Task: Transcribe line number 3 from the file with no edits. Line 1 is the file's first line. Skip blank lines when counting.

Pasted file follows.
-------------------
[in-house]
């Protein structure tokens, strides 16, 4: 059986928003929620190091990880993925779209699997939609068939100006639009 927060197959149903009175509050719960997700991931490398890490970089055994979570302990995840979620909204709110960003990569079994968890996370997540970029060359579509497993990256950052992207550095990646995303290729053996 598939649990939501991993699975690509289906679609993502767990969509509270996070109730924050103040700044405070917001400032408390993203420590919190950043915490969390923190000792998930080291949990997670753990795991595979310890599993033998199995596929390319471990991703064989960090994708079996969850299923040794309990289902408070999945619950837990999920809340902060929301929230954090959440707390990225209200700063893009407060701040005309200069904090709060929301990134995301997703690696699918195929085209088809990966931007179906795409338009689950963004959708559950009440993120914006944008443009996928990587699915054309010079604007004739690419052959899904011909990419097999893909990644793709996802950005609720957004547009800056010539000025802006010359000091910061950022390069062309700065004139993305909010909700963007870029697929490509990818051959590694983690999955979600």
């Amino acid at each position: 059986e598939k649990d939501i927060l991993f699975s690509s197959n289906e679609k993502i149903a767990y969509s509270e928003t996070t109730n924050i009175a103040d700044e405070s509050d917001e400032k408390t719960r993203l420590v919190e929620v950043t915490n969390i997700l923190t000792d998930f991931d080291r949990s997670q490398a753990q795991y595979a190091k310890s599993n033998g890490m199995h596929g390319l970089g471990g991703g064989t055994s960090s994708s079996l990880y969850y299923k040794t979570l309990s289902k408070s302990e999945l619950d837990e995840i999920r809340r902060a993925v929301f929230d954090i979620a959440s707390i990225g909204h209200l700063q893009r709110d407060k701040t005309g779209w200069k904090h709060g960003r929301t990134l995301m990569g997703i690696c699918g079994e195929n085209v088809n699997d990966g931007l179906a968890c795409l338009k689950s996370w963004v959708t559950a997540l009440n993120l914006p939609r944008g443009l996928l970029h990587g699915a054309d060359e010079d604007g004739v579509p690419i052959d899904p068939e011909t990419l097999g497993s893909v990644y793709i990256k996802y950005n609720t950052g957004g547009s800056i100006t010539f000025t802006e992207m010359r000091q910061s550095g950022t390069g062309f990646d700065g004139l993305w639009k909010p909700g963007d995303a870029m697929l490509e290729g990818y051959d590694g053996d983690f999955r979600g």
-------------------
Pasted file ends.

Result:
């Amino acid at each position: 059986e598939k649990d939501i927060l991993f699975s690509s197959n289906e679609k993502i149903a767990y969509s509270e928003t996070t109730n924050i009175a103040d700044e405070s509050d917001e400032k408390t719960r993203l420590v919190e929620v950043t915490n969390i997700l923190t000792d998930f991931d080291r949990s997670q490398a753990q795991y595979a190091k310890s599993n033998g890490m199995h596929g390319l970089g471990g991703g064989t055994s960090s994708s079996l990880y969850y299923k040794t979570l309990s289902k408070s302990e999945l619950d837990e995840i999920r809340r902060a993925v929301f929230d954090i979620a959440s707390i990225g909204h209200l700063q893009r709110d407060k701040t005309g779209w200069k904090h709060g960003r929301t990134l995301m990569g997703i690696c699918g079994e195929n085209v088809n699997d990966g931007l179906a968890c795409l338009k689950s996370w963004v959708t559950a997540l009440n993120l914006p939609r944008g443009l996928l970029h990587g699915a054309d060359e010079d604007g004739v579509p690419i052959d899904p068939e011909t990419l097999g497993s893909v990644y793709i990256k996802y950005n609720t950052g957004g547009s800056i100006t010539f000025t802006e992207m010359r000091q910061s550095g950022t390069g062309f990646d700065g004139l993305w639009k909010p909700g963007d995303a870029m697929l490509e290729g990818y051959d590694g053996d983690f999955r979600g």